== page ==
Policy

BP oil platform in the North Sea  © Reuters

After 40 years of production that far exceeded original expectations, the North Sea oil and gas industry is in serious jeopardy. At the beginning of the year, there was a degree of optimism following Sir Ian Wood’s report and the establishment of a new, more interventionist regulator considered capable of driving a further wave of activity. But with the fall in oil prices over the past four months, the mood has changed dramatically. Read more

A solar thermal research facility  © Michael Hall/ Getty Images

Given the seriousness of the messages contained in last week’s report from the International Panel on Climate Change, one might expect some sense of urgency around the search for solutions. Regrettably, that is not the case. Governments and campaigners especially in Europe seem rigidly focused on pursuing the holy grail of a global deal, under which the world’s major economies would move together in a synchronised process of decarbonisation. The futility of that approach is evidenced by the fact that Europe itself has been unable to set an effective carbon price and has done almost nothing to advance the technology of carbon capture and storage (CCS), which is one of the few ways in which emissions could be managed. Read more

A postwar power cut; London 1947 (Photo by Reg Birkett/Keystone/Hulton Archive/Getty Images)

A power cut in London in 1947 © Reg Birkett/Keystone/Hulton Archive/Getty Images

Developed industrial economies should not be at risk of power blackouts in any but the most extreme and exceptional circumstances. The ability to anticipate demand and to put in place spare capacity may not be available to the poorest economies of sub Saharan Africa but it is certainly available in the UK. The risks of a tightening balance of capacity and demand have been obvious and widely discussed for at least the past three years. To have reached the point where National Grid are having to issue warnings and to tell some consumers that they will have to agree contracts which allow the supplies they need to be interrupted because of potential shortages of supply is shameful. Read more

  © Christophe Lehenaff / Getty Images

How far will the French government go in selling off some of its extensive portfolio of assets? In its last budget, the government said it would sell up to €4bn in shareholdings to raise money to pay down debt, or to invest in other companies. This could foreseeably include selling off parts of the government’s stakes in energy companies such as GDF Suez and EDF. But more may be necessary.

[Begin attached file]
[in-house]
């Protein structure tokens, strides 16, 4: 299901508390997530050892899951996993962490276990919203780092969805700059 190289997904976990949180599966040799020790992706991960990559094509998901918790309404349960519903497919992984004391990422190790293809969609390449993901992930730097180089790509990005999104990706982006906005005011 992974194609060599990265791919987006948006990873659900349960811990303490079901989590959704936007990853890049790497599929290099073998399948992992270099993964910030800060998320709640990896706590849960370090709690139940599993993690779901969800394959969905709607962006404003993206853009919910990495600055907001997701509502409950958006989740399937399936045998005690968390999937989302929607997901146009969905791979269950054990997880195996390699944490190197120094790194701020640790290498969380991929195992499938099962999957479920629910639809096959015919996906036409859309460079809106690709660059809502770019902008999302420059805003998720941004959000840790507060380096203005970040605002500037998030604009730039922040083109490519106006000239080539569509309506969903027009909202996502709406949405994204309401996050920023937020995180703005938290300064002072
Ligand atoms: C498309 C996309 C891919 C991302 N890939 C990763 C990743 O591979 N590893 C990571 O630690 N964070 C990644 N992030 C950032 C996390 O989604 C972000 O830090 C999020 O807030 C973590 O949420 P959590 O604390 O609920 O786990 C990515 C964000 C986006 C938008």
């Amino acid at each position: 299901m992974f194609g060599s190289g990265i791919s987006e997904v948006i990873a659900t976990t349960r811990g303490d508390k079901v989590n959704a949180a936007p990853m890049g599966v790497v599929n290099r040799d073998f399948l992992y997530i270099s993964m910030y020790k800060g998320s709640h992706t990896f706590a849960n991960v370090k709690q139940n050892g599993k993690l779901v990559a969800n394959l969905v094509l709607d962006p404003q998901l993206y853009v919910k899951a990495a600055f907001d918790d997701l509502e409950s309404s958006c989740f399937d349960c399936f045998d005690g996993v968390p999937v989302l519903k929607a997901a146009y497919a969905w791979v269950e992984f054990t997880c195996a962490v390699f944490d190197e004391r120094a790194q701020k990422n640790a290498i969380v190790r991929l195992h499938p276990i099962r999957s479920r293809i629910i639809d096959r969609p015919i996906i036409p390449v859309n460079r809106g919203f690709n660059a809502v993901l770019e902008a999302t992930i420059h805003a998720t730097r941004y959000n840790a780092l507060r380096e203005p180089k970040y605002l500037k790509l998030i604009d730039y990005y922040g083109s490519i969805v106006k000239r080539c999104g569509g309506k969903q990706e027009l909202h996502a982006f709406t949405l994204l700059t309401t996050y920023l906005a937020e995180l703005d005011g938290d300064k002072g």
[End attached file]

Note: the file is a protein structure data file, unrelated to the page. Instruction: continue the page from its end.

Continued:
The ongoing conflict with the European Union over France’s persistent deficit, which according to the finance minister Michel Sapin cannot now be closed before 2017, is damaging France’s reputation as well as the all important relationship with Berlin. Some action is needed to buy German acceptance of a new timetable. Selling assets in itself would not solve the problem but could reduce debt levels and produce much needed revenue. As a concept, however, privatisation is still considered toxic in France. The terms of any sale will have to reflect these political constraints.

Any Brit commenting on France has to be careful after the childish abuse from Andy Street, the managing director (for the moment) of retailer John Lewis. France has its problems, as any Frenchman will tell you, but it is not “finished” or a country where “nothing works and nobody cares”. Mr Street should visit the thriving areas of the South West. He should remember that France, supposedly so hostile to globalisation, has 31 companies in the latest Fortune 500 listing against 28 each from Germany and the ultra-global UK. I hope that the Franco British Council, the Colloque and the other institutions that have laboured for years to build good relations with France are evidence that Mr Street speaks for no-one but himself. Read more

8th June 1939:  Babies in a row of cots brought out for some sun by their nurses at the Duchess of York's Hospital for Babies at Burnage, Manchester.  (Photo by Fox Photos/Getty Images)

  © Fox Photos/Getty Images

A new academic study, the results of which were published last month in the magazine Science, suggests that previous population projections have been understated. Rather than plateauing at 9bn the global population could rise during the current century to 11bn or more. How can the world manage such numbers?

The focus of attention – in politics, markets and companies – is so concentrated on the short term that long-term challenges are easily lost from sight. Tomorrow’s problems are left to tomorrow’s leaders. However understandable when individuals are working under the pressure of 24/7 news cycles and quarterly reporting standards, the result is that some of the most profound challenges are being neglected. Population growth is perhaps the most fundamental challenge of all because its consequences are so widespread.

The issue has been raised again by the publication of a new research paper from the University of Washington. Professor Adrian Rafferty and his colleagues argue that for a variety of reasons (including the success of the fight against Aids and the failure of attempts to spread knowledge on contraception), the global population could now be 2bn or more higher in 2100 than previously anticipated – that is within the lifetime of many of the children alive today. Read more